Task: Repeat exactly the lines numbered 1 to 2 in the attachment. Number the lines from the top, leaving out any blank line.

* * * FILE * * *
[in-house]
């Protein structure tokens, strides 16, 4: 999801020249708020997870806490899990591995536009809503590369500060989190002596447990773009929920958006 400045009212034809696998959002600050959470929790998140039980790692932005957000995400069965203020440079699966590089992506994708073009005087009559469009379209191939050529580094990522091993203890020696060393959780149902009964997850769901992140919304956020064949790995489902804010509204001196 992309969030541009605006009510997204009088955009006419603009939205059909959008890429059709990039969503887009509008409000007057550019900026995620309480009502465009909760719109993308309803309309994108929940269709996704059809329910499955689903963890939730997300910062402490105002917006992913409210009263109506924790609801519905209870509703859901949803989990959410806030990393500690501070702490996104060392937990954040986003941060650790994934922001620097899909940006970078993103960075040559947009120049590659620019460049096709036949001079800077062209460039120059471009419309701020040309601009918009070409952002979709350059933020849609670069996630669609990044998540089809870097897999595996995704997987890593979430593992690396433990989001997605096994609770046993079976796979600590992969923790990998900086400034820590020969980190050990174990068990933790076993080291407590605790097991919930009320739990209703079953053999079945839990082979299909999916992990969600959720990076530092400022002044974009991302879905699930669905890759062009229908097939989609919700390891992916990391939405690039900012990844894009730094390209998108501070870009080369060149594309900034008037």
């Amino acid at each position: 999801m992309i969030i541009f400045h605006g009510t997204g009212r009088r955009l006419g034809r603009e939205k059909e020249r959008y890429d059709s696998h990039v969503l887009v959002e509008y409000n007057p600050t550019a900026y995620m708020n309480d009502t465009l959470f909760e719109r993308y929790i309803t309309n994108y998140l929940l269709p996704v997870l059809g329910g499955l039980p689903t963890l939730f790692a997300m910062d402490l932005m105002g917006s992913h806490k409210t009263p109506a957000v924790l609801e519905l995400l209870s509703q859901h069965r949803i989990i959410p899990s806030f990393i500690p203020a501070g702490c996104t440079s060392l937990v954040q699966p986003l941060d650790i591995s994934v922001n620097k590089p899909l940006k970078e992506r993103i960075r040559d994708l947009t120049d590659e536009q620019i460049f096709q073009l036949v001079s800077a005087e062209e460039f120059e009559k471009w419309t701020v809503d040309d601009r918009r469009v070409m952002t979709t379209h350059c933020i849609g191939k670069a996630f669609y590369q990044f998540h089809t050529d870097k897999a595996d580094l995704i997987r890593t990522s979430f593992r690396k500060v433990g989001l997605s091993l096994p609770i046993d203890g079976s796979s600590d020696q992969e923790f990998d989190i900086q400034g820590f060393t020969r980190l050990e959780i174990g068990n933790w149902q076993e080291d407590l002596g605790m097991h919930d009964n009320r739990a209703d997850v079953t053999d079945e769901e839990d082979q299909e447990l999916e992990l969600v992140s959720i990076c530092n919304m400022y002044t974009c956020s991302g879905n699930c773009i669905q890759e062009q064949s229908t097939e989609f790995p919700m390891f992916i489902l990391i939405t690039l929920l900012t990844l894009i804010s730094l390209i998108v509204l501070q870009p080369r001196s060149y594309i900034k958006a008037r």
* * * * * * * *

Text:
[in-house]
């Protein structure tokens, strides 16, 4: 999801020249708020997870806490899990591995536009809503590369500060989190002596447990773009929920958006 400045009212034809696998959002600050959470929790998140039980790692932005957000995400069965203020440079699966590089992506994708073009005087009559469009379209191939050529580094990522091993203890020696060393959780149902009964997850769901992140919304956020064949790995489902804010509204001196 992309969030541009605006009510997204009088955009006419603009939205059909959008890429059709990039969503887009509008409000007057550019900026995620309480009502465009909760719109993308309803309309994108929940269709996704059809329910499955689903963890939730997300910062402490105002917006992913409210009263109506924790609801519905209870509703859901949803989990959410806030990393500690501070702490996104060392937990954040986003941060650790994934922001620097899909940006970078993103960075040559947009120049590659620019460049096709036949001079800077062209460039120059471009419309701020040309601009918009070409952002979709350059933020849609670069996630669609990044998540089809870097897999595996995704997987890593979430593992690396433990989001997605096994609770046993079976796979600590992969923790990998900086400034820590020969980190050990174990068990933790076993080291407590605790097991919930009320739990209703079953053999079945839990082979299909999916992990969600959720990076530092400022002044974009991302879905699930669905890759062009229908097939989609919700390891992916990391939405690039900012990844894009730094390209998108501070870009080369060149594309900034008037």